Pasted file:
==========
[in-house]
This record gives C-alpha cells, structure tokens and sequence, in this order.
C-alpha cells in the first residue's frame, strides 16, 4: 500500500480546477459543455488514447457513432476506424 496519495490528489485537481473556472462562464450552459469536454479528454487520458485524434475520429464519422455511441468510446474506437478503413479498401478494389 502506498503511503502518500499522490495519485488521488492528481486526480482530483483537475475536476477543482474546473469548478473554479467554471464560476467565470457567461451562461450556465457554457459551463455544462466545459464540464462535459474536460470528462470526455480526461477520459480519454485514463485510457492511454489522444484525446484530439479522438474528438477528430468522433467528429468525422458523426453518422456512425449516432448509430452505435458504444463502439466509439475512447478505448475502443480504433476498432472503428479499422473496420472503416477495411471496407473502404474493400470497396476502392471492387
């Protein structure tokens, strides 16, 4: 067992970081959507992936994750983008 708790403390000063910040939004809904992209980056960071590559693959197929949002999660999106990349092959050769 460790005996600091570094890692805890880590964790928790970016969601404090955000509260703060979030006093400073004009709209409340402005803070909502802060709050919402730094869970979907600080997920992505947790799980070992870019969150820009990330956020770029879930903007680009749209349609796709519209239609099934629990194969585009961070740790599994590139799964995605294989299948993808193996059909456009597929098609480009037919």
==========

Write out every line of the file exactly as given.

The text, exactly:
[in-house]
This record gives C-alpha cells, structure tokens and sequence, in this order.
C-alpha cells in the first residue's frame, strides 16, 4: 500500500480546477459543455488514447457513432476506424 496519495490528489485537481473556472462562464450552459469536454479528454487520458485524434475520429464519422455511441468510446474506437478503413479498401478494389 502506498503511503502518500499522490495519485488521488492528481486526480482530483483537475475536476477543482474546473469548478473554479467554471464560476467565470457567461451562461450556465457554457459551463455544462466545459464540464462535459474536460470528462470526455480526461477520459480519454485514463485510457492511454489522444484525446484530439479522438474528438477528430468522433467528429468525422458523426453518422456512425449516432448509430452505435458504444463502439466509439475512447478505448475502443480504433476498432472503428479499422473496420472503416477495411471496407473502404474493400470497396476502392471492387
């Protein structure tokens, strides 16, 4: 067992970081959507992936994750983008 708790403390000063910040939004809904992209980056960071590559693959197929949002999660999106990349092959050769 460790005996600091570094890692805890880590964790928790970016969601404090955000509260703060979030006093400073004009709209409340402005803070909502802060709050919402730094869970979907600080997920992505947790799980070992870019969150820009990330956020770029879930903007680009749209349609796709519209239609099934629990194969585009961070740790599994590139799964995605294989299948993808193996059909456009597929098609480009037919």